Graduating into a recession is not something you want to have in common with anyone else. 

Both the Class of 2009 and the Class of 2020 have that dubious distinction. For the Class of 2009, the Great Recession saw national job losses in the hundreds of thousands and hiring freezes across industries. For Bates’ most recent graduates, measures to stop the spread of the coronavirus has caused unemployment to shoot to the double digits. 

Maya Church meets with Bruce Goldfarb P’20 , president and chief executive officer of Okapi Partners LLC (Phyllis Graber Jensen/Bates College)
Maya Church ’20 meets with Bruce Goldfarb P’20 , president and chief executive officer of Okapi Partners LLC, during Church’s internship at the company. Church moderated a panel of 2009 alumni, who offered advice and encouragement for graduating into a recession. (Phyllis Graber Jensen/Bates College)

But it’s not impossible to launch a recession-era career. In a May 26 Zoom discussion sponsored by the Center for Purposeful Work, the Bates Office of Alumni Engagement, and the Bates Alumni Council, four graduates of the Class of 2009 described their experiences in a range of industries and offered words of wisdom for the seniors graduating into a less-than-stellar job market. 

In the discussion, moderated by Purposeful Work office assistant Maya Church ’20 — herself about to graduate — the 2009 alumni described the twists and turns of their career paths, their setbacks and successes, and the power of the Bates community. 

‘Get comfortable with uncertainty’

As class president, Arsalan Suhail ’09 noticed a sense of optimism among his classmates during his senior year. The Great Recession had been raging for months, but the graduating seniors were hopeful that the economy would rebound in time for their job searches. 

Arsalan Suhail ’09 worked at IBM for nine years before earning an MBA.

And traditional senior festivities provided a welcome distraction, Suhail recalled — something Bates’ most recent graduates weren’t able to celebrate in person.

Reality hit in the weeks after Commencement, when the 2009 graduates returned home and “started realizing that the economy was not going to be opening up in the foreseeable future and they had to look at plans B, C, and D,” Suhail said.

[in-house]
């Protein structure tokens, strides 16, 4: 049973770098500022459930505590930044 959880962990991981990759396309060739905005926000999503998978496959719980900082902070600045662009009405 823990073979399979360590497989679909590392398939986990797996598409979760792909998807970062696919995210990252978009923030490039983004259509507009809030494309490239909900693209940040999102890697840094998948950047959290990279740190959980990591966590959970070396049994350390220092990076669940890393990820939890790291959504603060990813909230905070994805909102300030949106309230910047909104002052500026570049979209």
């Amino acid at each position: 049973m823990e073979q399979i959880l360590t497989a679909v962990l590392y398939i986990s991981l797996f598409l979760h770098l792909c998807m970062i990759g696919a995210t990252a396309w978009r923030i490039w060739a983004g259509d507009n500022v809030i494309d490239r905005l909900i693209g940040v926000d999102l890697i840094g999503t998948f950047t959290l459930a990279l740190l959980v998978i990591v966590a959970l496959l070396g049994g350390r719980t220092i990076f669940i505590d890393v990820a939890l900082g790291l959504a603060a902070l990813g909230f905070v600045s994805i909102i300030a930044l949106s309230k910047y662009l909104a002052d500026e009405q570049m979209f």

Suhail considers himself lucky to have secured a job during the school year. He had hoped to launch a career in investment banking, but after the collapse of the global finance industries, he started working as a strategy consultant at IBM.

After nine years at IBM he’s now completing his MBA degree at Dartmouth’s Tuck School of Business — graduating into a recession again. 

“Patience, perseverance, and resilience are going to be the defining characteristics of the Class of 2020,” Suhail said. “The next couple of weeks and months are going to be tough. 

“It’s going to take time for the economy to rebound. There’s no silver bullet. Get comfortable with the looming uncertainty as it’ll be critical to your success.”   

Your first job doesn’t have to define your career

Stephanie Howson ’09 graduated from Bates without a job or a clear idea of what she wanted to do. “My life as a postgrad was really me grappling with some big questions, kind of like we do at Bates — except I was alone all day and there was no Commons,” she said. 

Stephanie Howson ’09 is a director of development at Seattle University.

Howson quickly realized, however, that her first job didn’t have to be perfect. She took a temporary position as a bank loan processor — not quite what she wanted to do, but a way to build her resume while buying the time to think about her strengths, interests, and next steps.

Through a Bates contact, she started a career in fundraising; she is now a director of development at Seattle University. 

“The question that kept me moving forward in my job search was, ‘What do I want to do next?’”

“When I graduated, I kept asking myself what I feel was the wrong question: What do I want to do with my life?” Howson said. “That question really scared me, and rightly so. It’s basically impossible to answer, especially when you’re 21 years old. 

“The question that kept me moving forward in my job search was, ‘What do I want to do next?’” 

Something good can lead to something better

The job search was more complicated for Ricky Weisskopf ’09, who is from El Salvador. Like Suhail, he wanted to become an investment banker. Not only was 2009 a bad time for investment banks, some of which were collapsing; other companies were not sponsoring as many work visas. 

Ricky Weisskopf ’09 coached squash for several years before launching a career in tech.

So Weisskopf, a squash star at Bates, worked as an assistant coach at the college before trying graduate school in Switzerland — though he realized partway through that program that it was not for him.

So he implemented Plan C, returning to the U.S. to continue coaching squash. 

Though he had a work visa and enjoyed coaching, it was not the career he wanted. “I thought I had everything planned out, then all of a sudden it didn’t work out,” he said. 

Weisskopf was able, however, to turn his sense of failure into an opportunity to learn. “Being employed doing something that I loved allowed me to start building confidence and gave me a clear head as to what I wanted to do next,” he said. 

“Next” ended up being a career in tech; Weisskopf is now a product manager at Curalate. “Squash allowed me to get over the hump of that first real failure and realize it wasn’t a failure — it was just a change of path.” 

Figure out what you don’t like